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Indigenous communities receive COVID-19 support funding

Local leaders say it will help community members

Although they don't have details on how the federal funding from the Indigenous Community Support Fund will be spent, local leaders say it will go toward supporting community members.

The $380 million Indigenous Community Support Fund is distributed to First Nations, Inuit and Métis Nation communities as well as urban and off-reserve Indigenous organizations to help during the COVID-19 pandemic.

According to the federal government, each First Nation receives a base amount of $50,000 per community with the amount varying depending on the total population, remoteness and community wellbeing. It's for addressing food security, providing mental health support services, transportation, protective equipment, supporting elders and more.

In the region, some of the areas the funding is going to includes:

  • Attawapiskat First Nation – $813,299

  • Kashechewan First Nation – $727,599

  • Kunuwanimano Child and Family Services - $30,000

  • Mattagami First Nation – $130,084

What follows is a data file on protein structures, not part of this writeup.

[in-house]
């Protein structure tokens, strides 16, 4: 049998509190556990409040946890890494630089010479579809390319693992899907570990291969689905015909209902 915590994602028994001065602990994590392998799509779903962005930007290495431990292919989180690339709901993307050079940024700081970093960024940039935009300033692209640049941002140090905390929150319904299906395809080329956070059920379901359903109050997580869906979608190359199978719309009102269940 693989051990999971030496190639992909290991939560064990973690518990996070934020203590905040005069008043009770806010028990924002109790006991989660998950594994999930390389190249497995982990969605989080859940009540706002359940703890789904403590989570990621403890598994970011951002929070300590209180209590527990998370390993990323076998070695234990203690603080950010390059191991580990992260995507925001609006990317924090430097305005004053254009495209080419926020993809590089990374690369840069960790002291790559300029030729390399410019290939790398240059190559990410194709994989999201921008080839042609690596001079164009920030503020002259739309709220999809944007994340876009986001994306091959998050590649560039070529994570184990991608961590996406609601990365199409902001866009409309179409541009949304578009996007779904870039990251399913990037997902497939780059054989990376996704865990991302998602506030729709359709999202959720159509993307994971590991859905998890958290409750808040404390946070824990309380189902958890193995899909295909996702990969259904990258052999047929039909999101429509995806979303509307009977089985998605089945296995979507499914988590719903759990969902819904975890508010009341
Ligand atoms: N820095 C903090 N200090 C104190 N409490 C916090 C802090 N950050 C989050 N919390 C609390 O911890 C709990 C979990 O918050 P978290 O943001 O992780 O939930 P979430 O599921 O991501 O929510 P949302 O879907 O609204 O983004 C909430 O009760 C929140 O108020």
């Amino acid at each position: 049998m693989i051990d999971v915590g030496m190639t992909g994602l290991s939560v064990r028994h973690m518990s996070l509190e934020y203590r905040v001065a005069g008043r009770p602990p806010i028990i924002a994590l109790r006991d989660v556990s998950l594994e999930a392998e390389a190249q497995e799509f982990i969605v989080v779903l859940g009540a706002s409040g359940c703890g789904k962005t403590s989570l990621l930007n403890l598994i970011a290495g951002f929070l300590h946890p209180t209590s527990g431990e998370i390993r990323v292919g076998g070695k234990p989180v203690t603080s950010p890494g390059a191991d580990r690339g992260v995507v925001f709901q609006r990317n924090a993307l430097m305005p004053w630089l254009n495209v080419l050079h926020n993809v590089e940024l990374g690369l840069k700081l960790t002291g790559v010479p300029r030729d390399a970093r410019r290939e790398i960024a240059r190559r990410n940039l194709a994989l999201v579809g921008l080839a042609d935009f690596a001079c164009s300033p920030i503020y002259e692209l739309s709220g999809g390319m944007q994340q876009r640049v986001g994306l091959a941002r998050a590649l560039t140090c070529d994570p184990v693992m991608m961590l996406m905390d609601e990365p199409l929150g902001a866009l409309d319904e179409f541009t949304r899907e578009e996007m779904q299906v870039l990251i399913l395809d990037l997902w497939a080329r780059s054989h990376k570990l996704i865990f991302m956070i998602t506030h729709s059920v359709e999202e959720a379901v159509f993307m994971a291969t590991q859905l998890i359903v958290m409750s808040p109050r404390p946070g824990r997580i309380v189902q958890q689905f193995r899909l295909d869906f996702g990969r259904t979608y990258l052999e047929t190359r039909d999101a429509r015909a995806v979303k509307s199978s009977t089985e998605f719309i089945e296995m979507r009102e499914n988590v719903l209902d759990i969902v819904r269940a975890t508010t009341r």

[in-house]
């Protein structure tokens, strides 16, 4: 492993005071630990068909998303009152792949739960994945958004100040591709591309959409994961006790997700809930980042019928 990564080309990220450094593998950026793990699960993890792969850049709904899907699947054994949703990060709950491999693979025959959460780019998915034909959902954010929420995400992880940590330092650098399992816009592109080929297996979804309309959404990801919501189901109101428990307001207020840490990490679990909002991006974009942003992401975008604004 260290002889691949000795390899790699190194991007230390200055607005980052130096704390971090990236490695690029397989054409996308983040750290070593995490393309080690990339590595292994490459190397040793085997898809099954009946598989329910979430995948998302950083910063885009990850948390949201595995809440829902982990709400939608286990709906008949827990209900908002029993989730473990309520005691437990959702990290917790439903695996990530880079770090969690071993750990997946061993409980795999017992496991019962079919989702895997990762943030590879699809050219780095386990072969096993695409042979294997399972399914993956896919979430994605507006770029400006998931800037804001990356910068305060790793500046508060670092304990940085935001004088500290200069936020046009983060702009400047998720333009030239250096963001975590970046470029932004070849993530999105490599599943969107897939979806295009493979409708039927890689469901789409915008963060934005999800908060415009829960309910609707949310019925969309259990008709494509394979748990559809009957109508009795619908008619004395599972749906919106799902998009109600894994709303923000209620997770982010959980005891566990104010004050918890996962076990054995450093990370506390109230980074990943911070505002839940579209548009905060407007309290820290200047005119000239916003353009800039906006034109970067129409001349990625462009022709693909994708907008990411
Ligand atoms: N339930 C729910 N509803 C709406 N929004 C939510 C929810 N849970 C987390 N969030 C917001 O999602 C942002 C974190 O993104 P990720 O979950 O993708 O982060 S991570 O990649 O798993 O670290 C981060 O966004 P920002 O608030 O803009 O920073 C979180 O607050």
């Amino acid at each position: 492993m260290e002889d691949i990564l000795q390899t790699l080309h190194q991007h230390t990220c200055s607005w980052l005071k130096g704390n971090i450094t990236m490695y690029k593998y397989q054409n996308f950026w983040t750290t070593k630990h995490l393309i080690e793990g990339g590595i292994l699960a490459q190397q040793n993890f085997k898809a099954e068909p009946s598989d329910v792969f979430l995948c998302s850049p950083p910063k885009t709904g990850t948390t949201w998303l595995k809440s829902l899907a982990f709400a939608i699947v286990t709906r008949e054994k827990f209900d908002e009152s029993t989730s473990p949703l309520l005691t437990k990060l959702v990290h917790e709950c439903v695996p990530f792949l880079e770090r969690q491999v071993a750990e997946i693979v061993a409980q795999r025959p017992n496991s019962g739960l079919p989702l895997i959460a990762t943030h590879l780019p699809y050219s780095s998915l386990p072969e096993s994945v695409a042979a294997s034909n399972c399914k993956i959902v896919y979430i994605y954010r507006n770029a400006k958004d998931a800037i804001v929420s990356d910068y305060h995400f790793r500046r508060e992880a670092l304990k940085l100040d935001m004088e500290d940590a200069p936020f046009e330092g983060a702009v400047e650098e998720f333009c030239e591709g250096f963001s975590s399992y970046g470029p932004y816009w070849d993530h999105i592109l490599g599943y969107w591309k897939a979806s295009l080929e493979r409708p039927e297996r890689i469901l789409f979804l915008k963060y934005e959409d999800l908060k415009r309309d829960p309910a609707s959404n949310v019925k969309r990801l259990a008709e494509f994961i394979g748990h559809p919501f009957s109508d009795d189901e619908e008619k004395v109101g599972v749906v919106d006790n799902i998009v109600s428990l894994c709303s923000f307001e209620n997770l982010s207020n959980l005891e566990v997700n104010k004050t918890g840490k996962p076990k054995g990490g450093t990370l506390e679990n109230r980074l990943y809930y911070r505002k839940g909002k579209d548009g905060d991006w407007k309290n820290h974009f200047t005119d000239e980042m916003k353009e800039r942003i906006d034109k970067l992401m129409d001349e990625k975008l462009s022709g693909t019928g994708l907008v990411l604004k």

• Moose Cree First Nation – $769,554

  • Mushkegowuk Council – $100,000

  • Taykwa Tagamou Nation – $89,273.

  • Wahgoshig First Nation - $108,900

  • Weenusk First Nation - $159,244

Mushkegowuk Council Grand Chief Jonathan Solomon said he doesn't know if the funding has been received yet. He said it would go towards supporting Indigenous members in Timmins, Cochrane, Moosonee and surrounding areas by providing them with safety supplies and baskets with hygiene items.

Mattagami First Nation Chief Chad Boissoneau said he also wasn’t sure whether his community has received the funding. With the previous COVID-19 funding, the money went towards employing gatekeepers at the community’s 24/7 checkpoint stations, providing community members with sanitary products, basic necessities and food like flour and canned goods.

There are about a dozen attendants who work on a rotational schedule during a week, he said, and the decision to keep the checkpoints is re-evaluated every two weeks.

“We’re also looking at purchasing an emergency trailer that we could use for future emergencies or issues. Right now, we’re renting it on a monthly basis. In the last few years we’ve had forest fires come close to the community, we’ve had flooding washing out our roads that caused a lot of stress on the community members,” Boissoneau said.

“Instead of spending money on renting all this equipment, we might as well spend the money on purchasing it and we’ll have forever to use it for those situations.”

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Dariya Baiguzhiyeva

About the Author: Dariya Baiguzhiyeva

Dariya Baiguzhiyeva is a Local Journalism Initiative reporter covering diversity issues for TimminsToday. The LJI is funded by the Government of Canada
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